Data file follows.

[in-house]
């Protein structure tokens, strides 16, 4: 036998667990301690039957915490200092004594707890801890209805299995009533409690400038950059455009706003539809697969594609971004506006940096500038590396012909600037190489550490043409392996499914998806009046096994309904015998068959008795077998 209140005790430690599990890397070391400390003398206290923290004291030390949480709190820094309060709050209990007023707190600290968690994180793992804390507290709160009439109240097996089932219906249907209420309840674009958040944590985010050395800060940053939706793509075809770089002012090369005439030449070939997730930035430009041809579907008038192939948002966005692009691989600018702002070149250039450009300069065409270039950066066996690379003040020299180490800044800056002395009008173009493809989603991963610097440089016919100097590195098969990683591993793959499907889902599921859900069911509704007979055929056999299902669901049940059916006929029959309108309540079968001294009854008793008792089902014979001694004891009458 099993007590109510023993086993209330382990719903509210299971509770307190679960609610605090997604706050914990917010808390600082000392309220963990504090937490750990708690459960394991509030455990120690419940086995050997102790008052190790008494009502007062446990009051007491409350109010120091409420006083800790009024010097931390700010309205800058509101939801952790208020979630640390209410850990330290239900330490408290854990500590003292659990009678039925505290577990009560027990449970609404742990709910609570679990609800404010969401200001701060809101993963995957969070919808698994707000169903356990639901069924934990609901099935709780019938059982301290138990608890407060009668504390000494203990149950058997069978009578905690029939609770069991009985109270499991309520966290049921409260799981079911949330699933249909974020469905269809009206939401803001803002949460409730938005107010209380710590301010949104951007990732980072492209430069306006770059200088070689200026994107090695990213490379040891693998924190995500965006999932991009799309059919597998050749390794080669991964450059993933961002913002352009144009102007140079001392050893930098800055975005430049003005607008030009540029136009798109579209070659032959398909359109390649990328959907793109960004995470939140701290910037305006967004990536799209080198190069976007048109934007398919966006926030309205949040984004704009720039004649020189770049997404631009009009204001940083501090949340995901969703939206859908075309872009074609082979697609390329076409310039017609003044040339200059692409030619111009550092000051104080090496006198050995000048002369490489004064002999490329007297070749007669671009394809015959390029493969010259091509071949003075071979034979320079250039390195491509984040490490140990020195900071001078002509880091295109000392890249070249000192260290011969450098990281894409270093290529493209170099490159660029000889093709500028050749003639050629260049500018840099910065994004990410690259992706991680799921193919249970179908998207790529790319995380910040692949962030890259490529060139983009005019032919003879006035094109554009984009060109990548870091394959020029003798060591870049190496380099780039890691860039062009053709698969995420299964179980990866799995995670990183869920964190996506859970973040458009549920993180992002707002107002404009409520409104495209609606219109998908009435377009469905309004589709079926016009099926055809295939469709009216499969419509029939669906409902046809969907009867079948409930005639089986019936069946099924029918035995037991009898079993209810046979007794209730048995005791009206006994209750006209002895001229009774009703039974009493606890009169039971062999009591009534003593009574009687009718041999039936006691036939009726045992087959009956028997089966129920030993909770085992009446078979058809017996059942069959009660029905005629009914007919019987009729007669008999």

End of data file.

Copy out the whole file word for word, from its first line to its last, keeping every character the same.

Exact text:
[in-house]
């Protein structure tokens, strides 16, 4: 036998667990301690039957915490200092004594707890801890209805299995009533409690400038950059455009706003539809697969594609971004506006940096500038590396012909600037190489550490043409392996499914998806009046096994309904015998068959008795077998 209140005790430690599990890397070391400390003398206290923290004291030390949480709190820094309060709050209990007023707190600290968690994180793992804390507290709160009439109240097996089932219906249907209420309840674009958040944590985010050395800060940053939706793509075809770089002012090369005439030449070939997730930035430009041809579907008038192939948002966005692009691989600018702002070149250039450009300069065409270039950066066996690379003040020299180490800044800056002395009008173009493809989603991963610097440089016919100097590195098969990683591993793959499907889902599921859900069911509704007979055929056999299902669901049940059916006929029959309108309540079968001294009854008793008792089902014979001694004891009458 099993007590109510023993086993209330382990719903509210299971509770307190679960609610605090997604706050914990917010808390600082000392309220963990504090937490750990708690459960394991509030455990120690419940086995050997102790008052190790008494009502007062446990009051007491409350109010120091409420006083800790009024010097931390700010309205800058509101939801952790208020979630640390209410850990330290239900330490408290854990500590003292659990009678039925505290577990009560027990449970609404742990709910609570679990609800404010969401200001701060809101993963995957969070919808698994707000169903356990639901069924934990609901099935709780019938059982301290138990608890407060009668504390000494203990149950058997069978009578905690029939609770069991009985109270499991309520966290049921409260799981079911949330699933249909974020469905269809009206939401803001803002949460409730938005107010209380710590301010949104951007990732980072492209430069306006770059200088070689200026994107090695990213490379040891693998924190995500965006999932991009799309059919597998050749390794080669991964450059993933961002913002352009144009102007140079001392050893930098800055975005430049003005607008030009540029136009798109579209070659032959398909359109390649990328959907793109960004995470939140701290910037305006967004990536799209080198190069976007048109934007398919966006926030309205949040984004704009720039004649020189770049997404631009009009204001940083501090949340995901969703939206859908075309872009074609082979697609390329076409310039017609003044040339200059692409030619111009550092000051104080090496006198050995000048002369490489004064002999490329007297070749007669671009394809015959390029493969010259091509071949003075071979034979320079250039390195491509984040490490140990020195900071001078002509880091295109000392890249070249000192260290011969450098990281894409270093290529493209170099490159660029000889093709500028050749003639050629260049500018840099910065994004990410690259992706991680799921193919249970179908998207790529790319995380910040692949962030890259490529060139983009005019032919003879006035094109554009984009060109990548870091394959020029003798060591870049190496380099780039890691860039062009053709698969995420299964179980990866799995995670990183869920964190996506859970973040458009549920993180992002707002107002404009409520409104495209609606219109998908009435377009469905309004589709079926016009099926055809295939469709009216499969419509029939669906409902046809969907009867079948409930005639089986019936069946099924029918035995037991009898079993209810046979007794209730048995005791009206006994209750006209002895001229009774009703039974009493606890009169039971062999009591009534003593009574009687009718041999039936006691036939009726045992087959009956028997089966129920030993909770085992009446078979058809017996059942069959009660029905005629009914007919019987009729007669008999």